After a series of long training sessions just about anyone could use a break. Here’s the first and only words you need to hear: It is totally fine to take a couple of days off to refuel and come back energised.
Most new runners may not understand that their body is not fit enough to take on the kind of exertion that even a 10K requires. So don’t be wary of taking a break after a heavy workout session or your first long run.
Avoid great exertion during this period and stress more on muscle repair, restocking muscle glycogen stores, and rehydrating. Your main concern should be taking care of yourself and rest to prevent injury.
Get a good night’s sleep
Lack of sleep or unsettled sleep affects your mood, personality, functionality, productivity and general well-being. And for an athlete who is getting over exhaustion it is important to get enough sleep. Cheating on sleep makes it harder to concentrate at work, does impair your appetite and causes irritability. It will naturally affect your running game as well. The better your sleep quality, the brighter your day will feel, so make sure that you get those precious 6-8 hours in, depending on how deep you sleep.
Make fiber your friend
There is no delicate way of putting this: fiber-rich foods ensure great bowel movements.
When you decrease your training volume, reduce consumption of refined carbs. Because you’re working out less, it’s important to not waste calories on empty treats, but on foods that fill you up with nutrition and good energy. We don’t want you getting back to training or (gasp!) race day feeling bloated. Fiber-rich sources do exactly that. Fruits, vegetables and whole grain cereals are great options that also come loaded with antioxidants and immunity-boosters. Like everything else, balance is key, so remember not to overeat any one food group over another.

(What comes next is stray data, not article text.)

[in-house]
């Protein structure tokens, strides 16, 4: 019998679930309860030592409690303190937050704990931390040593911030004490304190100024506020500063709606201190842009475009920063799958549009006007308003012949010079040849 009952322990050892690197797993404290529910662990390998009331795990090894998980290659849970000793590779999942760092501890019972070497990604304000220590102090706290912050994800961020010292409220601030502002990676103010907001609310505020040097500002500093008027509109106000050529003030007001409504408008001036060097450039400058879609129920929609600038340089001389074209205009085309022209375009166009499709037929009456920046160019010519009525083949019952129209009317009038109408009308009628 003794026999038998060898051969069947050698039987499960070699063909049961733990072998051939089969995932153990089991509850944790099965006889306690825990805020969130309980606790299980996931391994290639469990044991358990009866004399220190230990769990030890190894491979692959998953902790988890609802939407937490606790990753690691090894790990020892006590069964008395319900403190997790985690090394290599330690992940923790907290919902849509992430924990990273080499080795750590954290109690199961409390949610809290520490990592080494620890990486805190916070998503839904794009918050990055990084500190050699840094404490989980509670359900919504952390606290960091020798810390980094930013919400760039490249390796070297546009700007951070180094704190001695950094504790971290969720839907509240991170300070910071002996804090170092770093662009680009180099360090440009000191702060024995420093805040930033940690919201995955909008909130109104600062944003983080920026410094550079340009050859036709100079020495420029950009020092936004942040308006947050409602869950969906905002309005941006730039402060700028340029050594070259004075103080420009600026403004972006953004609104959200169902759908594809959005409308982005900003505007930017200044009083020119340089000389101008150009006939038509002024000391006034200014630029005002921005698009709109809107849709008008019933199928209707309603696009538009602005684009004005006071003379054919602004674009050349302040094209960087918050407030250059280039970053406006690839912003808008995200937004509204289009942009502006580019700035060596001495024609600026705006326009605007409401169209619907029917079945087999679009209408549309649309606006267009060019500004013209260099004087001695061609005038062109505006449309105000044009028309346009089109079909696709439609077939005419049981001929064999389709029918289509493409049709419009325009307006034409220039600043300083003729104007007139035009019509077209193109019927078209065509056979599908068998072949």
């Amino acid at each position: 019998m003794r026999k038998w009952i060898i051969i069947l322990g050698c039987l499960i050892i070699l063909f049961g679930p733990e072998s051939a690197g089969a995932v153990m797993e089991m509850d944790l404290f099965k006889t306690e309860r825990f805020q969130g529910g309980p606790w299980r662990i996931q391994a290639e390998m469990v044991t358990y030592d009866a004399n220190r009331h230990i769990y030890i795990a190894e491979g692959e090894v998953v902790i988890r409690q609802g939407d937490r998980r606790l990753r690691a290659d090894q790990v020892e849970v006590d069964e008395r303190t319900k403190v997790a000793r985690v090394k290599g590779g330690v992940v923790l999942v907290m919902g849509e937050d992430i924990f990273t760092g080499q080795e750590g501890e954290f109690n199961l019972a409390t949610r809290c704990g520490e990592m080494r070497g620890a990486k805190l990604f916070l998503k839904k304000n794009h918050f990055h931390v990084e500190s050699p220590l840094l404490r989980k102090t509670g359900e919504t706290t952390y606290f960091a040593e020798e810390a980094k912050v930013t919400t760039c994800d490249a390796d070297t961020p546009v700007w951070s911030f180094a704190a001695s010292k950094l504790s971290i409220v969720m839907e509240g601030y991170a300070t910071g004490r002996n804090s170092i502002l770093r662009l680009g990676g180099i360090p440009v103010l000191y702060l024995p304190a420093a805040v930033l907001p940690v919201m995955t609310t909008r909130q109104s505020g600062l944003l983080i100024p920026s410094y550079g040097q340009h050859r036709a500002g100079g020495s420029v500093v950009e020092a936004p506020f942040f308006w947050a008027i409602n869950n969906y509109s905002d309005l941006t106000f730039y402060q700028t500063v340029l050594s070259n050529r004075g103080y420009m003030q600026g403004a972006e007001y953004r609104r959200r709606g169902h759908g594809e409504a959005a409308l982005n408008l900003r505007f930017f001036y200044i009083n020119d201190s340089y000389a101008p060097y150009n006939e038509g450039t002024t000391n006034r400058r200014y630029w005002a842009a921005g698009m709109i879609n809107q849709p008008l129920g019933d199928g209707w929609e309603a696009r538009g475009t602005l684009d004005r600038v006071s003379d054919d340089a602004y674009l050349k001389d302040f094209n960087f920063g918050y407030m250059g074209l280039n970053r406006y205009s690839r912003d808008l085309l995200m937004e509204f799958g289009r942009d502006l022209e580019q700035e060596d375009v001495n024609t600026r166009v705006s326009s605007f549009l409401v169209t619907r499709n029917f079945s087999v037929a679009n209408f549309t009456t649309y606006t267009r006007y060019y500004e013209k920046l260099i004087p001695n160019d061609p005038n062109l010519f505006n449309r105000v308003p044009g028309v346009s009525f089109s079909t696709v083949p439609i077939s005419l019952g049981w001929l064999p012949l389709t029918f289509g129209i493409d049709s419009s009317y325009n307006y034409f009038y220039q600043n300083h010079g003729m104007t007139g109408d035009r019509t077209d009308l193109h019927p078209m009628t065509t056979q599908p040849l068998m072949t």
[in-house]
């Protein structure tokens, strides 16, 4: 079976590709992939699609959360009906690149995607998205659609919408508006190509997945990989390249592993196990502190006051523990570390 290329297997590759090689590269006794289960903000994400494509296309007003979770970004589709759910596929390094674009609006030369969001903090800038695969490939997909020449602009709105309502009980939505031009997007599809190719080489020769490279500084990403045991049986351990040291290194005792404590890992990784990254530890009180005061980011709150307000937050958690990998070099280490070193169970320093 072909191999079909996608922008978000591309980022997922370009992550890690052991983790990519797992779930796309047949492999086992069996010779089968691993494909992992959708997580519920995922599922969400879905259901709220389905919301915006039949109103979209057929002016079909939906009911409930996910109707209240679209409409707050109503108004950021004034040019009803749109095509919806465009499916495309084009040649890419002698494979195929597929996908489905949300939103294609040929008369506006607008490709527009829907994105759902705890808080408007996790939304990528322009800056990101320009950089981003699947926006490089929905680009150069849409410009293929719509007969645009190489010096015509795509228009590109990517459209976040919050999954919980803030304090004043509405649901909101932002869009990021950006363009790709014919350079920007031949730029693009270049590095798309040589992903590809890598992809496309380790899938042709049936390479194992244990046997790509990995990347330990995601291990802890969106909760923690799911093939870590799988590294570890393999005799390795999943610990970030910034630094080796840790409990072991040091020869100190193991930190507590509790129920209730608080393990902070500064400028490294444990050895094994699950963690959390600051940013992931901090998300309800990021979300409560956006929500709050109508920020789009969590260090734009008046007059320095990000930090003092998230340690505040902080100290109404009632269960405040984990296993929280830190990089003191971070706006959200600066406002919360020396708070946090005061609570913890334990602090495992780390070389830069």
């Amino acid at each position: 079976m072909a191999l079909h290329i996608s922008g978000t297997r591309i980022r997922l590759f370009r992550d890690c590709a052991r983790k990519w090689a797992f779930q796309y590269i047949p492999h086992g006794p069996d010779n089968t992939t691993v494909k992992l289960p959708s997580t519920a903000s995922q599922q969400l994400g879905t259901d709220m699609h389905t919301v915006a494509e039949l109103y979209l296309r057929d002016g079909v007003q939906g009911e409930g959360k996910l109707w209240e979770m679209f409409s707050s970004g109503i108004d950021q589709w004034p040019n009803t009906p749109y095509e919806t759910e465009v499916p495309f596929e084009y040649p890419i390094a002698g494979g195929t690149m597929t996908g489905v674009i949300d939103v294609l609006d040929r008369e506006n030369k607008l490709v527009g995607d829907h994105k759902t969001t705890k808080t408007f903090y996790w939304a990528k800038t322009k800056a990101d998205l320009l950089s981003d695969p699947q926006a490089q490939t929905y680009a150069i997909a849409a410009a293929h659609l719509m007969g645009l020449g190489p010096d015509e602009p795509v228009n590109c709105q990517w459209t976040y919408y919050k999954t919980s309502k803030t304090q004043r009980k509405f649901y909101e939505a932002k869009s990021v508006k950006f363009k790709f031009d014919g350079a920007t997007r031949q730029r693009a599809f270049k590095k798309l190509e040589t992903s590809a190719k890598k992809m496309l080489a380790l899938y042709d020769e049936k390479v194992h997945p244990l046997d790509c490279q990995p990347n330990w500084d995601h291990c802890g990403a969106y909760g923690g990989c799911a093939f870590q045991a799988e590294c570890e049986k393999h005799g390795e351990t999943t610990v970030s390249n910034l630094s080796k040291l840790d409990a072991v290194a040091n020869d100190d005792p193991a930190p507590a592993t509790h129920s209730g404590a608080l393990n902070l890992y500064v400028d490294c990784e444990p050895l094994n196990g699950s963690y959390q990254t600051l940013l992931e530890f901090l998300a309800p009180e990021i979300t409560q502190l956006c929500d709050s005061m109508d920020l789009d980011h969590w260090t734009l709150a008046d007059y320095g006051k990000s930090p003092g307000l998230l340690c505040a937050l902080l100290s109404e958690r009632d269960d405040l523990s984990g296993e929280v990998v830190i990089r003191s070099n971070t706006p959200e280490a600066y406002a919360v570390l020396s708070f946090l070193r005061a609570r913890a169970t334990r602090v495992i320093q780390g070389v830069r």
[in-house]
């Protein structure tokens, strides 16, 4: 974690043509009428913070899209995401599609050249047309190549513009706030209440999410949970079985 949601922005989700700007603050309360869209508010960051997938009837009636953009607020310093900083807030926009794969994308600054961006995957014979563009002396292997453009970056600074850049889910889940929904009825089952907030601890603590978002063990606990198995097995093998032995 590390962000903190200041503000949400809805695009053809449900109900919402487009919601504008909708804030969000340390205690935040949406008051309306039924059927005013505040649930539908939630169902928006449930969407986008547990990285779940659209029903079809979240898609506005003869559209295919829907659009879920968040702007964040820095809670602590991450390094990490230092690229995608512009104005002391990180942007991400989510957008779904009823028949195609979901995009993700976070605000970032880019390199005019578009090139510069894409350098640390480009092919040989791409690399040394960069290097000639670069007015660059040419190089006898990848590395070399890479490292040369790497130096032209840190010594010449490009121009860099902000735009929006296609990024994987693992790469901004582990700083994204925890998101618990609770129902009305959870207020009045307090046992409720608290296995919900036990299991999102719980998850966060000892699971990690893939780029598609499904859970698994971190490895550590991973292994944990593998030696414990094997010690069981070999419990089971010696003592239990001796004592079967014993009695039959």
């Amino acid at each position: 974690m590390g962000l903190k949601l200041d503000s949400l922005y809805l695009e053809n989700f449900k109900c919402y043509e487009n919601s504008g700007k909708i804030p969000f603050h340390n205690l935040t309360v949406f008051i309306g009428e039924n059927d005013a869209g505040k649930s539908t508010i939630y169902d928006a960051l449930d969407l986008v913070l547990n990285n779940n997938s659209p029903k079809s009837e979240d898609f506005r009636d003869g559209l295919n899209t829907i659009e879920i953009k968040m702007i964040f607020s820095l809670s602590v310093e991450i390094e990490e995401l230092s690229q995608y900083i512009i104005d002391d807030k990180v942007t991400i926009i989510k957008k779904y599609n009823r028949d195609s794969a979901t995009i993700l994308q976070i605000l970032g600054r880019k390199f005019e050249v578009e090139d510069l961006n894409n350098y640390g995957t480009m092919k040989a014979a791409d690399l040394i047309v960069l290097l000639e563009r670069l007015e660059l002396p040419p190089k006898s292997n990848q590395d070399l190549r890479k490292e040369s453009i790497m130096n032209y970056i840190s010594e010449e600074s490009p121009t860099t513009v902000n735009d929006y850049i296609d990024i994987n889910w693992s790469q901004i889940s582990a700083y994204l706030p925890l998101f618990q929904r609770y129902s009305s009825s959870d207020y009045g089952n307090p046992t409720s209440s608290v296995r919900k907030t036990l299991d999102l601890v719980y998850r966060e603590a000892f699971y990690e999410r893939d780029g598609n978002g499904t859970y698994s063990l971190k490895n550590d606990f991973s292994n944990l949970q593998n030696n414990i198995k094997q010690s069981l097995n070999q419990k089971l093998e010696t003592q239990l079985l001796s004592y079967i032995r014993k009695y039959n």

Do what relaxes you
Runners come from all fields – from artists to musicians to high-performing businessmen. There must be things other than running that you love doing, so take this time to catch up on it. Whether it be reading books or perfecting recipes in the kitchen. Alternatively, just spending time with your loved ones or just watching your favorite series on Netflix will do just fine. Anything that will help you distract yourself from the run or workout.
How quickly you recover from exhaustion and get back to normal training depends on the length of the race you have practiced for and the extent to which you have over-trained. It may take some time, but patience is the key.
If you have just completed your big race then you shouldn’t be in a rush to return to normal training. Just give your body a well-deserved rest and you’ll be better served in the long run.